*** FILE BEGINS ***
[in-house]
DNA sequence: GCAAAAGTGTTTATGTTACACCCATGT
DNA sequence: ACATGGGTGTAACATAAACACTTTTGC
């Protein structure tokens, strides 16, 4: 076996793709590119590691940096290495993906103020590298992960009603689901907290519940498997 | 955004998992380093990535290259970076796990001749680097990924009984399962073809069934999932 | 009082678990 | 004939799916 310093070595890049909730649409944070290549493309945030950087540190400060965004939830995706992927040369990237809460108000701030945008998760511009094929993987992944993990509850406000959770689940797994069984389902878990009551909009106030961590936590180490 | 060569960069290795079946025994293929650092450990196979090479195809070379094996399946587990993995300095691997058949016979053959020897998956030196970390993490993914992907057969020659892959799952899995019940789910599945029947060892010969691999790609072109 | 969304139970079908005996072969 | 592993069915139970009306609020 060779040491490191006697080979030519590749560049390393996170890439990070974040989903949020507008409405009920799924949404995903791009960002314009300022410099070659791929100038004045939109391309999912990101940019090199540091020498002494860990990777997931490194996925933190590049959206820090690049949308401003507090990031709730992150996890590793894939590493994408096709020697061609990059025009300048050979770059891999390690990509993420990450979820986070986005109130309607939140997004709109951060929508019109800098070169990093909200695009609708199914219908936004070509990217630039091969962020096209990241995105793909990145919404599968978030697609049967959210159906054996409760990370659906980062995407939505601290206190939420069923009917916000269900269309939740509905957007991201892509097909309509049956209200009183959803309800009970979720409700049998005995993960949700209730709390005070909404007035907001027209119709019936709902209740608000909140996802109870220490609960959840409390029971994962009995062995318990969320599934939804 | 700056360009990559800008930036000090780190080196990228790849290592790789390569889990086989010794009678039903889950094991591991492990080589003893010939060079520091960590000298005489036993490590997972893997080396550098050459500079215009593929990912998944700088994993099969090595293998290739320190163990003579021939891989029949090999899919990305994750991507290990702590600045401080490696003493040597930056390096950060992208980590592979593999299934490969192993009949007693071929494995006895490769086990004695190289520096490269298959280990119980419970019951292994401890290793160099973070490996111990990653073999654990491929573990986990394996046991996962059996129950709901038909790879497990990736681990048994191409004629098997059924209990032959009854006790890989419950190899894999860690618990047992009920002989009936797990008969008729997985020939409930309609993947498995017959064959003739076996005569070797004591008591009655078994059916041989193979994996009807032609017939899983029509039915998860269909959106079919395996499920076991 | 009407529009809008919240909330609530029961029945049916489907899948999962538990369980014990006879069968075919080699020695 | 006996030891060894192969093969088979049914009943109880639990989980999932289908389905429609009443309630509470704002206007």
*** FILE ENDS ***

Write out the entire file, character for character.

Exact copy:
[in-house]
DNA sequence: GCAAAAGTGTTTATGTTACACCCATGT
DNA sequence: ACATGGGTGTAACATAAACACTTTTGC
């Protein structure tokens, strides 16, 4: 076996793709590119590691940096290495993906103020590298992960009603689901907290519940498997 | 955004998992380093990535290259970076796990001749680097990924009984399962073809069934999932 | 009082678990 | 004939799916 310093070595890049909730649409944070290549493309945030950087540190400060965004939830995706992927040369990237809460108000701030945008998760511009094929993987992944993990509850406000959770689940797994069984389902878990009551909009106030961590936590180490 | 060569960069290795079946025994293929650092450990196979090479195809070379094996399946587990993995300095691997058949016979053959020897998956030196970390993490993914992907057969020659892959799952899995019940789910599945029947060892010969691999790609072109 | 969304139970079908005996072969 | 592993069915139970009306609020 060779040491490191006697080979030519590749560049390393996170890439990070974040989903949020507008409405009920799924949404995903791009960002314009300022410099070659791929100038004045939109391309999912990101940019090199540091020498002494860990990777997931490194996925933190590049959206820090690049949308401003507090990031709730992150996890590793894939590493994408096709020697061609990059025009300048050979770059891999390690990509993420990450979820986070986005109130309607939140997004709109951060929508019109800098070169990093909200695009609708199914219908936004070509990217630039091969962020096209990241995105793909990145919404599968978030697609049967959210159906054996409760990370659906980062995407939505601290206190939420069923009917916000269900269309939740509905957007991201892509097909309509049956209200009183959803309800009970979720409700049998005995993960949700209730709390005070909404007035907001027209119709019936709902209740608000909140996802109870220490609960959840409390029971994962009995062995318990969320599934939804 | 700056360009990559800008930036000090780190080196990228790849290592790789390569889990086989010794009678039903889950094991591991492990080589003893010939060079520091960590000298005489036993490590997972893997080396550098050459500079215009593929990912998944700088994993099969090595293998290739320190163990003579021939891989029949090999899919990305994750991507290990702590600045401080490696003493040597930056390096950060992208980590592979593999299934490969192993009949007693071929494995006895490769086990004695190289520096490269298959280990119980419970019951292994401890290793160099973070490996111990990653073999654990491929573990986990394996046991996962059996129950709901038909790879497990990736681990048994191409004629098997059924209990032959009854006790890989419950190899894999860690618990047992009920002989009936797990008969008729997985020939409930309609993947498995017959064959003739076996005569070797004591008591009655078994059916041989193979994996009807032609017939899983029509039915998860269909959106079919395996499920076991 | 009407529009809008919240909330609530029961029945049916489907899948999962538990369980014990006879069968075919080699020695 | 006996030891060894192969093969088979049914009943109880639990989980999932289908389905429609009443309630509470704002206007």